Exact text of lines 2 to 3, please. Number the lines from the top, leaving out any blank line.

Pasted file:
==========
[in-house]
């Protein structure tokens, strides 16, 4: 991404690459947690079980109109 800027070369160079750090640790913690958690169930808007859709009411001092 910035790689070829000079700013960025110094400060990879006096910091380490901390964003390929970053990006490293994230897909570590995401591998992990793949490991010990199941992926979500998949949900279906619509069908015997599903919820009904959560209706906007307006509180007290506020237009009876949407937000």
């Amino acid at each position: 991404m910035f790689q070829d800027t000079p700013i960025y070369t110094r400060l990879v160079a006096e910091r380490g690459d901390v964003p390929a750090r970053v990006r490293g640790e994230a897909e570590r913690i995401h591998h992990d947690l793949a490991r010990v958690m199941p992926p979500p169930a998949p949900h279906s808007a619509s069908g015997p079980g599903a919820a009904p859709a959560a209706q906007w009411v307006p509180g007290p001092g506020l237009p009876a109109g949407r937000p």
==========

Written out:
């Protein structure tokens, strides 16, 4: 991404690459947690079980109109 800027070369160079750090640790913690958690169930808007859709009411001092 910035790689070829000079700013960025110094400060990879006096910091380490901390964003390929970053990006490293994230897909570590995401591998992990793949490991010990199941992926979500998949949900279906619509069908015997599903919820009904959560209706906007307006509180007290506020237009009876949407937000």
């Amino acid at each position: 991404m910035f790689q070829d800027t000079p700013i960025y070369t110094r400060l990879v160079a006096e910091r380490g690459d901390v964003p390929a750090r970053v990006r490293g640790e994230a897909e570590r913690i995401h591998h992990d947690l793949a490991r010990v958690m199941p992926p979500p169930a998949p949900h279906s808007a619509s069908g015997p079980g599903a919820a009904p859709a959560a209706q906007w009411v307006p509180g007290p001092g506020l237009p009876a109109g949407r937000p």